Who owns the Internet is an important question. If governments feel they are getting locked out of individuals lives, they may want to more impose rules on Internet usage that P2P-type people don’t want or like.

Tim Bermers-Lee is the most prominent advocate of a neutral Net. Most people haven’t the faintest idea what this would mean or require in practice. It’s not going to happen if every no-democratic state keeps control of the copper wires, optical fibe and satellites they put into space.

The reason I found Wikileaks interesting and thought it would be a good idea to set up a WikiLeaks dedicated blog, was partly because it was an ideal opportunity to re-examine the wider implications of the Internet and Web. Anyone with half an ear for the digital zietgeist can’t fail to read up on the implications of WikLeaks and other areas of change in the digital arena.

One of these things is the Govt 2.0 The problem arises when a yawning Govt. 2.0 gap builds up, say between authoritarian states and democracies. This is not exactly a firm basis for net neutrality (or open data) if the U.S. becomes compeletely open and China remains closed. In fact, the ways things go, it is inevitable that the U.S. will drag China kicking and screaming intop the open world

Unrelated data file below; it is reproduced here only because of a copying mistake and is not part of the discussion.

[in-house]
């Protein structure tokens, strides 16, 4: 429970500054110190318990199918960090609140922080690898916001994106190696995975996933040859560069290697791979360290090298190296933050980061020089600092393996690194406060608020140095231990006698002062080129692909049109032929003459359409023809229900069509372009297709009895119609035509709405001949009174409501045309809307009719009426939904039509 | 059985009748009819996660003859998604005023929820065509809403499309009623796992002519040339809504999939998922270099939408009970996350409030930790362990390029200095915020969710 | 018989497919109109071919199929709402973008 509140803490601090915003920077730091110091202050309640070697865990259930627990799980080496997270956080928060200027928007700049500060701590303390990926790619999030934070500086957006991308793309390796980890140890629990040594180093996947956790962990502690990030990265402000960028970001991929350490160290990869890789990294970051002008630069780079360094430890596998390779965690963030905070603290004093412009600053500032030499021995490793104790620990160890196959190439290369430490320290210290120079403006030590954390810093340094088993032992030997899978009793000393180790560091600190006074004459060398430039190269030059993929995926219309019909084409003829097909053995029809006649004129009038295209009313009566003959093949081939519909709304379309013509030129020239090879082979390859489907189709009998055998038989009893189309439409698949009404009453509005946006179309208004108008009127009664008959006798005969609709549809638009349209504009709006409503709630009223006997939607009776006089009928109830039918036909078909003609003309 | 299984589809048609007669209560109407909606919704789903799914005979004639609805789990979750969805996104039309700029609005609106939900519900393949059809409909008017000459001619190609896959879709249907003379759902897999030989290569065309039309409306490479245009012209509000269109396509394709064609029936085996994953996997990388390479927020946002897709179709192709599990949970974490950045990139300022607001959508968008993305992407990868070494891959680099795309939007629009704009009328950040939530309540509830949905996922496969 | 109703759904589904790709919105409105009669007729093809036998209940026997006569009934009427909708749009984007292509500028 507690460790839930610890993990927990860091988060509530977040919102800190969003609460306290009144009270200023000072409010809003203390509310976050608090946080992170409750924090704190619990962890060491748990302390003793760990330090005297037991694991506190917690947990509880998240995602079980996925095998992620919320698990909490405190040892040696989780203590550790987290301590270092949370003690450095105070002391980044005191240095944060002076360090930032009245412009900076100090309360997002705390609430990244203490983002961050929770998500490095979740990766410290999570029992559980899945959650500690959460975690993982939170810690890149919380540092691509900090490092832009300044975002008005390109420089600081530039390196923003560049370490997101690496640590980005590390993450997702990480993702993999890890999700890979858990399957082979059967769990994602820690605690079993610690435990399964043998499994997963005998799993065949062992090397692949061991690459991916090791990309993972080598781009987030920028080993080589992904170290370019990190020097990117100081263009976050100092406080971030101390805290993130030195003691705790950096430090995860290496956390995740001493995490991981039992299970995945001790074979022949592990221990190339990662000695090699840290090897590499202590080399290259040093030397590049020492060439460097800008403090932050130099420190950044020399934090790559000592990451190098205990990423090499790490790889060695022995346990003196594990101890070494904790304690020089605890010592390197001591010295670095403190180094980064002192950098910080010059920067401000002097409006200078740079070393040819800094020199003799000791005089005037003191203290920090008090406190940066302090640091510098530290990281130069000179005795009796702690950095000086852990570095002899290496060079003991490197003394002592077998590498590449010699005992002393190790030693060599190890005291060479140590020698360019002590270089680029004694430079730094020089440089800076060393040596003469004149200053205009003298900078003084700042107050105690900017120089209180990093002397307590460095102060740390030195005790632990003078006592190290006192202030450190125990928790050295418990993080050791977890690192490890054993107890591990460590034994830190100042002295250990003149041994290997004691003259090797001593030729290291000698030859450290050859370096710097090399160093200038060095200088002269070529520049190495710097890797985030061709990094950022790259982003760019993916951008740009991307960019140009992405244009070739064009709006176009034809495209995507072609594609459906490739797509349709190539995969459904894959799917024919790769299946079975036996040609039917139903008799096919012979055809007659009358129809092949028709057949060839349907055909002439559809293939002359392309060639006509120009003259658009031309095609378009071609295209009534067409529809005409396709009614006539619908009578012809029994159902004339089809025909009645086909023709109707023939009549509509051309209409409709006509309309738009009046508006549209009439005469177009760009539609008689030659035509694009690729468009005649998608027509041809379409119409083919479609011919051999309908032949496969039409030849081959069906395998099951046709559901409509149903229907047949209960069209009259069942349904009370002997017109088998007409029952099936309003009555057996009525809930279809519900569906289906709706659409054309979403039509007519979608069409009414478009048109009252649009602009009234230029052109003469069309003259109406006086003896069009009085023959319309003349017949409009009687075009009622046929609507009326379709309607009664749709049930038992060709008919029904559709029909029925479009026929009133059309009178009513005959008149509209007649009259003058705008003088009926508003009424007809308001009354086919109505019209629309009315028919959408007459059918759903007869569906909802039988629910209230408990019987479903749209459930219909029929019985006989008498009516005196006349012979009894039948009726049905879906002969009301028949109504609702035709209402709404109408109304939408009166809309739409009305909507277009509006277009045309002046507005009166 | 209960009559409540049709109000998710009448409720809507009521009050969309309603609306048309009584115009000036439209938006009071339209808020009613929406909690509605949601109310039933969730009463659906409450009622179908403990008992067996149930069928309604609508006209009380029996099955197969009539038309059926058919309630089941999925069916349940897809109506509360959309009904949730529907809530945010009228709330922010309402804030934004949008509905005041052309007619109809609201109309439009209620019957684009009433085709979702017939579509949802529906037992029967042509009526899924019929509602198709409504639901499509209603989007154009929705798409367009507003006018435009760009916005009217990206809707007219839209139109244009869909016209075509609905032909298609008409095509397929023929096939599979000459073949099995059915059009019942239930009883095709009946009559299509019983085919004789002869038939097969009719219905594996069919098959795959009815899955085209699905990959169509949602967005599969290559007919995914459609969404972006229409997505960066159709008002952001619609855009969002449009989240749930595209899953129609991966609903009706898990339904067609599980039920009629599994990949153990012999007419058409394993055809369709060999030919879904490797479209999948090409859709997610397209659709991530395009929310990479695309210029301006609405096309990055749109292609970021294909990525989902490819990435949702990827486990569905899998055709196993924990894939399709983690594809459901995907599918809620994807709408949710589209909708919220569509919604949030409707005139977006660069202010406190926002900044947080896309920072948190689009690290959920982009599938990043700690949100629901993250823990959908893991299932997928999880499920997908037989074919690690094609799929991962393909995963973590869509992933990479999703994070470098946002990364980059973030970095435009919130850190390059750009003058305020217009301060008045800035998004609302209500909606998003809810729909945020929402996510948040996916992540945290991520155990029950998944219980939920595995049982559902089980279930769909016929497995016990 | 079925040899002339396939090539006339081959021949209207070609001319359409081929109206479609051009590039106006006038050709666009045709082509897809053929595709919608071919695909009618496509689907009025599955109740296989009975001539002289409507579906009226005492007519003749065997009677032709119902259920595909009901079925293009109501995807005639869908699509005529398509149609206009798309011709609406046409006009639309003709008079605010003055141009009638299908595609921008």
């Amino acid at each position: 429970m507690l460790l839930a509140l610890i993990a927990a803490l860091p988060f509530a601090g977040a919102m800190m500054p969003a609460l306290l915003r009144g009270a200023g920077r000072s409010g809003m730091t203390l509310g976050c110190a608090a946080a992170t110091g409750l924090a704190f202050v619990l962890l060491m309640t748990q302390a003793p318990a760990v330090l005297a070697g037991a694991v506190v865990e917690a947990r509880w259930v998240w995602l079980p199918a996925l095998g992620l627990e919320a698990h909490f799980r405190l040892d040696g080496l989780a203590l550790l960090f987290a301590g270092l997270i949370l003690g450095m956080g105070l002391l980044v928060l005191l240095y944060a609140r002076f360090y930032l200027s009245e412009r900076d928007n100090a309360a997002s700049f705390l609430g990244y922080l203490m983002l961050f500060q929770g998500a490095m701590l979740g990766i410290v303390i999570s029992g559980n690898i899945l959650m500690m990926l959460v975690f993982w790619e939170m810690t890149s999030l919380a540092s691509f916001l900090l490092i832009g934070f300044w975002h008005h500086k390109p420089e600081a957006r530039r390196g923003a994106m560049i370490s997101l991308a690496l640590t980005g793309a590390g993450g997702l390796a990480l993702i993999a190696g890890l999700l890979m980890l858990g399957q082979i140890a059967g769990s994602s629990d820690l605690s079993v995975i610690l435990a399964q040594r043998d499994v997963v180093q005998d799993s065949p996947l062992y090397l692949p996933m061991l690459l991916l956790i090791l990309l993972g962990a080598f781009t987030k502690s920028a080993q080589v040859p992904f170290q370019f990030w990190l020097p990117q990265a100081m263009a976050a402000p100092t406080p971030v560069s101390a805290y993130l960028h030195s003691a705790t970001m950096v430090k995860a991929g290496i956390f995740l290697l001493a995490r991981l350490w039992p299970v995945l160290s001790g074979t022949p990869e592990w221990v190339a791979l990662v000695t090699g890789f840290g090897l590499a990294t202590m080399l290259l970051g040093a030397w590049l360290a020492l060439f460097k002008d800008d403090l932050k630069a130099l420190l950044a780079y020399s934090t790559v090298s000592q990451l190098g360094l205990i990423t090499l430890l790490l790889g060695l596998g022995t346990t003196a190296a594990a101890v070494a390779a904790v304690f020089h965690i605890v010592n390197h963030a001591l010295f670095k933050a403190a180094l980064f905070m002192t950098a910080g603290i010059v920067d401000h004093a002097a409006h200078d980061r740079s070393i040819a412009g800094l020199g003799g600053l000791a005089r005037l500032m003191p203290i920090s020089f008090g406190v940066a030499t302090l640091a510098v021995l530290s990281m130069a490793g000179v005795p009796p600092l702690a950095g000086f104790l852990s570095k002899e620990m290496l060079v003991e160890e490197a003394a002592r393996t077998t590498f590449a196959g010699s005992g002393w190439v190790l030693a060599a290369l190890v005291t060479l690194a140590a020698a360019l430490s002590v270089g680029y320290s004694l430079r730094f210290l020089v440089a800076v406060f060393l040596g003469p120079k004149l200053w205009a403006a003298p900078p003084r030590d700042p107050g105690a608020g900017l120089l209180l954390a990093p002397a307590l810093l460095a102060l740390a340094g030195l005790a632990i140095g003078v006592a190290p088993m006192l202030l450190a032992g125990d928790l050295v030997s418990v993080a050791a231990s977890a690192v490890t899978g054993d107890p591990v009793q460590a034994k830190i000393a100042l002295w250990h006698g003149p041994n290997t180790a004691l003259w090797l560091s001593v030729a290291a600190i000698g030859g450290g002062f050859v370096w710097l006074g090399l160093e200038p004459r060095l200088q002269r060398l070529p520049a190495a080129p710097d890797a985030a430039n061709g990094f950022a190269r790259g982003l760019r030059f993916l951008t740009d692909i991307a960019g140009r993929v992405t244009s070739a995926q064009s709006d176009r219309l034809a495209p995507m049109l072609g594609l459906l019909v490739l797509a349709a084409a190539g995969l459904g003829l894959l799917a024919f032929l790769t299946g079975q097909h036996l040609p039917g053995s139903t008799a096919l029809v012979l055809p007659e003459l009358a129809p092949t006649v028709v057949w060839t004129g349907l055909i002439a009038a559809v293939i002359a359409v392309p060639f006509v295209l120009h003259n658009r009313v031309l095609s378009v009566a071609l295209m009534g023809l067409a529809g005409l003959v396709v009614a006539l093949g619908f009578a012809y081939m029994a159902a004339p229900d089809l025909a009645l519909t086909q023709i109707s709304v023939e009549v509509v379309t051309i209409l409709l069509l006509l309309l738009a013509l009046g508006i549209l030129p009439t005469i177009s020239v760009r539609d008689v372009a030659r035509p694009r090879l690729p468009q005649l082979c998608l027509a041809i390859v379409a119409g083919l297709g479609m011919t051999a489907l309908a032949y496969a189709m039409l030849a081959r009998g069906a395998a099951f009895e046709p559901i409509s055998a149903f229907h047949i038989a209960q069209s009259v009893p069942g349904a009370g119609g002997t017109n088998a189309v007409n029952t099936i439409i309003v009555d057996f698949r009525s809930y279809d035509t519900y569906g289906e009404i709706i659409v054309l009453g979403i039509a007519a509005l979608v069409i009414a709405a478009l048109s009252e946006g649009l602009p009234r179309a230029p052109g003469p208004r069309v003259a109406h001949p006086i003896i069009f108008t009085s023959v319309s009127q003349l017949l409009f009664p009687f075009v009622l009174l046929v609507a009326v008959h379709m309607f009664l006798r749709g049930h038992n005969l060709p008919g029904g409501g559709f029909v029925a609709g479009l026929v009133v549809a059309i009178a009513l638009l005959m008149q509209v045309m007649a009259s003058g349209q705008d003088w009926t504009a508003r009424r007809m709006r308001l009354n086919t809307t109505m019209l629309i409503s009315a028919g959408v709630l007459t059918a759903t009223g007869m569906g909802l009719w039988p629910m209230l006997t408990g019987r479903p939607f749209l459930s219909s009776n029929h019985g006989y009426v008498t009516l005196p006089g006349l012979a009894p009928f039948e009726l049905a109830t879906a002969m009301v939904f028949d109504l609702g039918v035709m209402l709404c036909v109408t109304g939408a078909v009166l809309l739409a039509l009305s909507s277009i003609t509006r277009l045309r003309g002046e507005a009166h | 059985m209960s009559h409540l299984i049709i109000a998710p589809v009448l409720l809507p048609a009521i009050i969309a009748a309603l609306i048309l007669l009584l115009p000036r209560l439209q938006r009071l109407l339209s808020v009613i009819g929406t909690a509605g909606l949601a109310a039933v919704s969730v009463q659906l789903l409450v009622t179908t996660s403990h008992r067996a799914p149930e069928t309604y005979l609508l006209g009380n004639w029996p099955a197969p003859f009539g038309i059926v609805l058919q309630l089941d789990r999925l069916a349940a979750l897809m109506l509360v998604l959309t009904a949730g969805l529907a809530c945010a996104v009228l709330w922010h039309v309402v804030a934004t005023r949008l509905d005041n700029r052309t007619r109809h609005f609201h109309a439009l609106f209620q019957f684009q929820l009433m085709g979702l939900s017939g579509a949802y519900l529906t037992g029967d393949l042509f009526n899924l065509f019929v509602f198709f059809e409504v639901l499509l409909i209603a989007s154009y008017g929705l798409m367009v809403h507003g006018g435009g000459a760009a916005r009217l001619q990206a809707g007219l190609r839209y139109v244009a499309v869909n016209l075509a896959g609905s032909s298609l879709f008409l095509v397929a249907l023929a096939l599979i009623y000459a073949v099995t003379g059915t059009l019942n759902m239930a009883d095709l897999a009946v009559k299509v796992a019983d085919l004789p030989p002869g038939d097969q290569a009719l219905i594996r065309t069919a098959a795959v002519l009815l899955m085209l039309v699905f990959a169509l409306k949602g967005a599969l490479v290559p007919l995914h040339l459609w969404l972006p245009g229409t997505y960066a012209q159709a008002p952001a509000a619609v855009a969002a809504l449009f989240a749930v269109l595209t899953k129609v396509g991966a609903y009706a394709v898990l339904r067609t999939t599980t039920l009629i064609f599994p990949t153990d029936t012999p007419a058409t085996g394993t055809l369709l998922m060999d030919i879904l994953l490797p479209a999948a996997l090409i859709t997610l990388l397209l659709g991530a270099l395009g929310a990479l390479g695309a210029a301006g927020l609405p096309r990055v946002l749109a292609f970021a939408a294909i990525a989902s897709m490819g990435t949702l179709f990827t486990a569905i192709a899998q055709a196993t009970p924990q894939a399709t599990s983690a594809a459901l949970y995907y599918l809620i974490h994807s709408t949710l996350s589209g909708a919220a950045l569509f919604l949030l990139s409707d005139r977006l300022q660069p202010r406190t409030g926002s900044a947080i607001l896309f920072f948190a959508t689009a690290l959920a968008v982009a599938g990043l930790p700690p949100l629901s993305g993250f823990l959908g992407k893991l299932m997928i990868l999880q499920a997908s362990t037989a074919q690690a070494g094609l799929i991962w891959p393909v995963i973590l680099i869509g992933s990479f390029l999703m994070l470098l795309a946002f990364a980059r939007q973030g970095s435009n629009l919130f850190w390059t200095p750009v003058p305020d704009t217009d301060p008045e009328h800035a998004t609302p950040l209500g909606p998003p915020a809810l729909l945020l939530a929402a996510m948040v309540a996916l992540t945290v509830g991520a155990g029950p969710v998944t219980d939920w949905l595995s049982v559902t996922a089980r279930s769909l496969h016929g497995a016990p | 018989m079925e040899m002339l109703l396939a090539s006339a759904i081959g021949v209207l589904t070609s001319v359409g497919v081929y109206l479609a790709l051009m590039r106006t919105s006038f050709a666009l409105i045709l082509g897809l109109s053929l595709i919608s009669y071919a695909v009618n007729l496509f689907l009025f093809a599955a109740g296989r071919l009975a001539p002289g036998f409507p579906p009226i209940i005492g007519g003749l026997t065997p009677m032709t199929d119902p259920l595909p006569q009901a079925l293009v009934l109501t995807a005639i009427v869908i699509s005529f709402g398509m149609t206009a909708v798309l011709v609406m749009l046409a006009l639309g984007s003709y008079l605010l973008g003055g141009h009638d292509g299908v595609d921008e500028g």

Both types of states have an interest in reading the minds of their citizens. Interestinglt social media such as faceBook and twitter are the simplest and easiest way for them to do so. Every new digital technology has a downside.

P2P proper only arrives when there is Pretty Good privacy for all. And yet no govt. wasnt this because they have got used to checking on peopoe with the technology uptodate.

Coinciding with a recent WikiLeaks leak a lot of publicity for Govt 2.0 and visualisation techniques through the work on the WikLeaks data but others.


OPEN DATA Initiatives and visualisation techniques

January 20, 2011 Posted by | anonymity online, Canberra cyber security centre, China, connective knowledge, connectivism, cyber attacks, cyber crime, cyber espionage, cyber security, cyber terrorism, cyber warfare, cyber-utopianism, cyberspace, cypherpunk, digital forensics, digital journalism, Electronic Frontier Foundation (EFF), encryption, FaceBook, FGI, free government information [FGI], Government 2.0, Govt 3.0, hacker culture, info-war, information silos, Internet, internet activism, Internet filtering, Julian Assange, Mark Zuckerberg, net neutrality, network anomalies, Network security, network theory, on-line rights, Open data, open source, P2P, P2P Foundation, Peer-to-Peer, Pretty Good Privacy (PGP), privacy, Semantic Web, silo effect, social media, social networks, Tim Burners-Lee, trust models, Twitter, Web 2.0, Web 3.0, WikiLeaks | Leave a comment